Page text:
The one resolution I made for 2010 was that I want to become a good baker. I'm already pretty good, especially when it comes to things like cookies, cakes, and other desserts. But I want to become an accomplished bread baker; I want whipping out a delicious, crusty, tender loaf of bread to become second nature to me. While I have a fair amount of experience with yeasted white breads, I'd never tackled any whole grain baking, and I decided that's what I'd devote the year to: learning the tricks (because there are tricks and pitfalls, I know) to turning out great whole grain bread. I decided to start 2010 off with a batch of whole wheat bread.
You can see my work in progress above. That line from T.S. Eliot's "Love Song of J. Alfred Profrock" should come to mind: "Like a patient etherized upon a table." Or perhaps you should be thinking of a body in a morgue. Either way, you get the picture. The results were not good, not good at all.
An unflattering close-up. Even in this photo I think you can see how dry and unflexible the dough looks. It's a rocky lump. The right end of the loaf has split, and there's so little moisture and pliability to the dough that I can't work it back into a smooth oval. I decided not to bother to bake this batch of bread because it clearly would be a waste of time.
Amazingly, I regard this failure as a good thing.
I'm used to being good at the things I do. I don't ascribe my successes to massive amounts of natural talent; I think I simply don't challenge myself very much. It's easy to be successful when I keep doing things that I have been successful at in the past. For instance, I am a fantastic cross stitcher . . . . but it's pretty easy to become a cross stitch expert, and I don't think I've improved my technique in the last 20 years. The same thing goes for baking a nice loaf of white bread: I simply use the same couple of recipes that have worked so well for me in the past, and the results are predictably good. Thus, when I jumped into baking my first batch of whole wheat bread without really doing any research or taking the time to focus on the task at hand, it should come as no surprise that I failed. If I'd succeeded while taking such a slapdash approach, I wouldn't have learned anything, and learning about and understanding the whole bread-baking process are my goals for the year.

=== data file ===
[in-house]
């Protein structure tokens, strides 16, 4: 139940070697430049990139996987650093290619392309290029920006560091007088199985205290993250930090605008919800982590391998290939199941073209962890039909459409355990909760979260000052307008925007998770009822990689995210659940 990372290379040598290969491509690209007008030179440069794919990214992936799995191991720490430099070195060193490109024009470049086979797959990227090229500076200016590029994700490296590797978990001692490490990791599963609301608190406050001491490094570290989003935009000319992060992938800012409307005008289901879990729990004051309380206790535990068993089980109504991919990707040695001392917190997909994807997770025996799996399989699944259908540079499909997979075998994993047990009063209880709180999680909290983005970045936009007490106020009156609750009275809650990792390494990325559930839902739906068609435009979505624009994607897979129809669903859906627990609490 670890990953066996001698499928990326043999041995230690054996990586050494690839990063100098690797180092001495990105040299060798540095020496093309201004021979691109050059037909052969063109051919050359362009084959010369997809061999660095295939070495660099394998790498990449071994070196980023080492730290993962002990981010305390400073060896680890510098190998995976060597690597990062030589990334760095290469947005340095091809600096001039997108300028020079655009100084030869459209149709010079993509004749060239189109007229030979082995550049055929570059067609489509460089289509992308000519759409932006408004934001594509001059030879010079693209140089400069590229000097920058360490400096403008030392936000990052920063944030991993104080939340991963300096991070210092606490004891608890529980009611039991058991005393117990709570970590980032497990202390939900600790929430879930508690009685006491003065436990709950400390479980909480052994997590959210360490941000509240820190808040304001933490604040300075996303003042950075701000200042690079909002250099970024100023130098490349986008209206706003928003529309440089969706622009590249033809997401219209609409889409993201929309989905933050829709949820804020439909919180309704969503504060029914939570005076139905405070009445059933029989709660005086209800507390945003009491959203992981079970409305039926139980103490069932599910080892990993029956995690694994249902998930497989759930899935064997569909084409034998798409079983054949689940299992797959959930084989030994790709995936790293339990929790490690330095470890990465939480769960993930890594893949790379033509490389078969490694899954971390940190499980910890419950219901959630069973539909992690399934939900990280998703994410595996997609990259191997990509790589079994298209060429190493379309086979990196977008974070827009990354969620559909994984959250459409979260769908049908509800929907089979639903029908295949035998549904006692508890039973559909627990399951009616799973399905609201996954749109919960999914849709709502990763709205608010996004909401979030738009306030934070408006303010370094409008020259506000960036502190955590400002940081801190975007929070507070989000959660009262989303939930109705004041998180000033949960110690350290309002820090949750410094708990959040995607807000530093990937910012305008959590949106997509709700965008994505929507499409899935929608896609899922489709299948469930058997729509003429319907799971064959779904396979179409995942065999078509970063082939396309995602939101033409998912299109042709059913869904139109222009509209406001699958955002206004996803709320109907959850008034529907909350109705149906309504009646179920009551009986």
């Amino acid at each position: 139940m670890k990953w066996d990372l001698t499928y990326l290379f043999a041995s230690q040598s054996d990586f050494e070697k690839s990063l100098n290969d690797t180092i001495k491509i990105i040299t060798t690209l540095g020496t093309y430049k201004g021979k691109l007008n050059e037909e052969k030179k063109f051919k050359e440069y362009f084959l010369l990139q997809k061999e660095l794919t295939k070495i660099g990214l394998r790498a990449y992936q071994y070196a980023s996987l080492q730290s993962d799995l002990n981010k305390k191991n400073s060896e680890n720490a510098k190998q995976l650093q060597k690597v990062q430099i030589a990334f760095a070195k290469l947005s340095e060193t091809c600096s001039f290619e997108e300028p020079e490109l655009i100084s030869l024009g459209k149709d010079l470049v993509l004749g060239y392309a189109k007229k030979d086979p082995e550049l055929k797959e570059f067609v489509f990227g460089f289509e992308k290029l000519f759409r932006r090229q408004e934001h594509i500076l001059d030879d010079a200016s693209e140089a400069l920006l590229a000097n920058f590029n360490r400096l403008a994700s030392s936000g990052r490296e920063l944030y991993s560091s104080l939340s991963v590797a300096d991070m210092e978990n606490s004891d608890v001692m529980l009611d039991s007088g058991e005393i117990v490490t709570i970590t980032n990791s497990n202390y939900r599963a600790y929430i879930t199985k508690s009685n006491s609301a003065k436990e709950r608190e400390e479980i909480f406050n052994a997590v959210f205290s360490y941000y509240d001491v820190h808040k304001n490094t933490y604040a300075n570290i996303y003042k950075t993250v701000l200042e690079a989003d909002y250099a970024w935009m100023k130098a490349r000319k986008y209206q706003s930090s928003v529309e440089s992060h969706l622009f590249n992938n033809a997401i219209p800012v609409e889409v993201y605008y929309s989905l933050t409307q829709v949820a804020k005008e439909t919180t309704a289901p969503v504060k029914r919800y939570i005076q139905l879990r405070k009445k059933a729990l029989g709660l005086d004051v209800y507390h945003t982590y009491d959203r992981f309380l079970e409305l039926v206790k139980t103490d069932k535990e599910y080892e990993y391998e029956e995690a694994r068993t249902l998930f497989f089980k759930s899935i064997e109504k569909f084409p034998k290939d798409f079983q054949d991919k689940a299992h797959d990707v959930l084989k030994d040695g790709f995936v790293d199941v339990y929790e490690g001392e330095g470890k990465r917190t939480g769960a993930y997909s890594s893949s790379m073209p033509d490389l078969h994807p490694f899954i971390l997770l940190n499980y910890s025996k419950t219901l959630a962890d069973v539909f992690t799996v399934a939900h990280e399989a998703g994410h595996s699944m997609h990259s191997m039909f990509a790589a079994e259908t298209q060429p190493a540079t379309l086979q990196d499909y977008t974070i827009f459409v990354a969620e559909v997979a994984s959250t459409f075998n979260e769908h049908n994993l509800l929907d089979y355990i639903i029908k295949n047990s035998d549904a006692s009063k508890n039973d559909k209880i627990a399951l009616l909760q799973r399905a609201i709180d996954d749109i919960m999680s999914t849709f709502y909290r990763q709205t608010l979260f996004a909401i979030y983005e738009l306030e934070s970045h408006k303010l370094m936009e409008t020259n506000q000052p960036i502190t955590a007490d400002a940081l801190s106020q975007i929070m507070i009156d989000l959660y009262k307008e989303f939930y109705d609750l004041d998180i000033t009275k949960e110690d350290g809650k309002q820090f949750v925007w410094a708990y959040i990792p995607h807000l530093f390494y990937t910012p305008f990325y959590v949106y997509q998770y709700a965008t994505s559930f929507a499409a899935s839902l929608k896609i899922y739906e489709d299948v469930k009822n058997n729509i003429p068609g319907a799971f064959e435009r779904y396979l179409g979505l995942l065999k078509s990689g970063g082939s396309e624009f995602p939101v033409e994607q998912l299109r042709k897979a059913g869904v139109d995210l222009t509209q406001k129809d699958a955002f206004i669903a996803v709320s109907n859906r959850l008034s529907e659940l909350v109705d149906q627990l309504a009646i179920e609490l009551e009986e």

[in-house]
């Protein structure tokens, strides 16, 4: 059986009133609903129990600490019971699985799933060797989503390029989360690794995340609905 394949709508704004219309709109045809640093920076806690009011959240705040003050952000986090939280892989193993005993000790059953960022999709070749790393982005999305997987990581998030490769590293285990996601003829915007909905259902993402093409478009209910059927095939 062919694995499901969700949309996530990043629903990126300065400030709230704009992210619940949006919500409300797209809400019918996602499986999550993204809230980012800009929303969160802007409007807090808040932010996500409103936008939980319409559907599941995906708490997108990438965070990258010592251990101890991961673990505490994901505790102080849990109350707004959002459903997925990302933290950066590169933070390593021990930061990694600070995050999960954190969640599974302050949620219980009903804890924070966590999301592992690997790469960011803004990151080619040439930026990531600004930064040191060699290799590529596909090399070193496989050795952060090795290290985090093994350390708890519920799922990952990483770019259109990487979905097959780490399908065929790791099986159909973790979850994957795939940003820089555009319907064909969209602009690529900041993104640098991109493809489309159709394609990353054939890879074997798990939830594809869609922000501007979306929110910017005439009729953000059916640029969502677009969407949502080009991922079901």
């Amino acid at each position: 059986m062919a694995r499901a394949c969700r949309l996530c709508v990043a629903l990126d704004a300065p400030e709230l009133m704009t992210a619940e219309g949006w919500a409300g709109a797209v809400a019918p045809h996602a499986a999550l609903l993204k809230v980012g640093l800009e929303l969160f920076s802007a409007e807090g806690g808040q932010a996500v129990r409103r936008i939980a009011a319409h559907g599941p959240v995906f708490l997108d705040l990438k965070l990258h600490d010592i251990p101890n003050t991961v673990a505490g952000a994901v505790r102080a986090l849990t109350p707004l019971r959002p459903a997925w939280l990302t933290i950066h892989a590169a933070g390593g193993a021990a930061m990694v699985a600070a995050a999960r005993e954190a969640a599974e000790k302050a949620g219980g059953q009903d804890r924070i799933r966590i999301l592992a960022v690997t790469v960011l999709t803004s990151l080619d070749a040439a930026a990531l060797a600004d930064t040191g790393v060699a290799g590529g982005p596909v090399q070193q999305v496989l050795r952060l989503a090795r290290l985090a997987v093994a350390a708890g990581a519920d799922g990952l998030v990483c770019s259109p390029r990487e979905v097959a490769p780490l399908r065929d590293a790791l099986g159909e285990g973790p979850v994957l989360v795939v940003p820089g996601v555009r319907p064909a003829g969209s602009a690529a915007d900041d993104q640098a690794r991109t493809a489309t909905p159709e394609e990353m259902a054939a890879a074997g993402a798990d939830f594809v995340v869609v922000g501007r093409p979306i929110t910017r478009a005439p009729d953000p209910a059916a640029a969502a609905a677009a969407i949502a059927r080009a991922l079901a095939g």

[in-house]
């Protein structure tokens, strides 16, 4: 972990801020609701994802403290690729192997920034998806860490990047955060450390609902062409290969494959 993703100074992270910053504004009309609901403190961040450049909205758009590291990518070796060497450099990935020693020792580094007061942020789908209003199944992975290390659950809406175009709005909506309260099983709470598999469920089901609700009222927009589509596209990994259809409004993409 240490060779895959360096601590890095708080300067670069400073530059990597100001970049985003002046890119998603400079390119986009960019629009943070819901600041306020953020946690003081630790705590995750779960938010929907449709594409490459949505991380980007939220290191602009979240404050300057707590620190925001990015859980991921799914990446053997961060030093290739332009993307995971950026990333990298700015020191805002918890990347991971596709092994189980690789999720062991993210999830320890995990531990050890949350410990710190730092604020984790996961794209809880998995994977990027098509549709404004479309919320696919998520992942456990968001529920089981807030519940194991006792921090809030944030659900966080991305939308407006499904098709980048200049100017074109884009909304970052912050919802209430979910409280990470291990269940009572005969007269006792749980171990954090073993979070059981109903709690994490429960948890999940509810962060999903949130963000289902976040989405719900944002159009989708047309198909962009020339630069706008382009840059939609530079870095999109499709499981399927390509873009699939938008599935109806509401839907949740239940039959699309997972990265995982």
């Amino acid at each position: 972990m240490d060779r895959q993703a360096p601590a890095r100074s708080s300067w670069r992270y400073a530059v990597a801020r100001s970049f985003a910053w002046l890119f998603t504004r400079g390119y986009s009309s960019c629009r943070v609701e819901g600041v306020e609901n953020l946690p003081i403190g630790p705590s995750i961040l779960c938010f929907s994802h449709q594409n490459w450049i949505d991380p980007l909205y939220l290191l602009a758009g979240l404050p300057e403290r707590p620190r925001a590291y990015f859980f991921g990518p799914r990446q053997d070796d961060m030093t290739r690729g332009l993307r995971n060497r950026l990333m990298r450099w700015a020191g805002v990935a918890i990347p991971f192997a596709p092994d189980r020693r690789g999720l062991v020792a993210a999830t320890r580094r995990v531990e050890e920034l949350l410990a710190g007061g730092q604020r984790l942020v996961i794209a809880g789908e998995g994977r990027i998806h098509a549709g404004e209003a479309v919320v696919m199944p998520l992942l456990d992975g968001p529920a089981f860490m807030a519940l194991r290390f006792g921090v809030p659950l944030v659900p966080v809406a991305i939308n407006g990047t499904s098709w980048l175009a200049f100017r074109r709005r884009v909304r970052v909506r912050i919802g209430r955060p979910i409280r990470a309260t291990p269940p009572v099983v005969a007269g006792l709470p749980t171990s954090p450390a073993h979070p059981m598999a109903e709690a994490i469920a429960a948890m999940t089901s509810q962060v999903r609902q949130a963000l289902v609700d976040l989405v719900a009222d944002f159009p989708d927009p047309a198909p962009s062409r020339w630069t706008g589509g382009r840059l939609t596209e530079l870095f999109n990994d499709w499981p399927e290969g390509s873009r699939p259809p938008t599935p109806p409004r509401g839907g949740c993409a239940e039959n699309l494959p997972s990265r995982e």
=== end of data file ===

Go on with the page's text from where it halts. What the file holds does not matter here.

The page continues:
What went wrong? I think I made mistakes at every step:
1. The water wasn't warm enough. I got it warm enough to activate the yeast, all right, but I'm always worried about killing yeast with water that's too hot. So here I've got warm water that I pour into a chilly stainless steel mixing bowl and leave to activate in a cool kitchen. The yeast may have woken up, but I think it may have drifted back to dormancy as the water quickly cooled.
2. I added too much flour. The recipe said to add the flour one cup at a time. It also said that I may not need all the flour, which was definitely true but I didn't realize until I poured in that entire last cup. Some of the flour simply would not incorporate into the dough, and the dough was dry instead of very sticky, which the recipe warned me it would be. I should have been more mindful of adding that last batch in much smaller increments.
3. I didn't knead the dough enough. The recipe suggested kneading for about 10 minutes. After 10 minutes the dough was beginning to feel pliable and a little springy, although it still seemed dry. I should have kept kneading to develop the gluten some more, but instead I chose to stop and let the rise begin.
4. I didn't put the dough in a warm enough spot to rise. I did set the bowl on the back burner of the stove, and with the oven preheating I figured the rising heat would be enough to get the dough moving. But the kitchen itself was kind of chilly, and it wasn't until I turned the central heat on and closed the kitchen door to hold in the warmth that I got any kind of rise out of the dough at all.
So. Failure all around! But I feel good about identifying every way in which I misstepped. Next time I bake bread I will keep all of these errors in mind, and I won't be distracted by laundry, putting away the Christmas decorations, and updating my blog. I'll try to take a more mindful, Zen approach to my bread baking and see if I have a bit more success.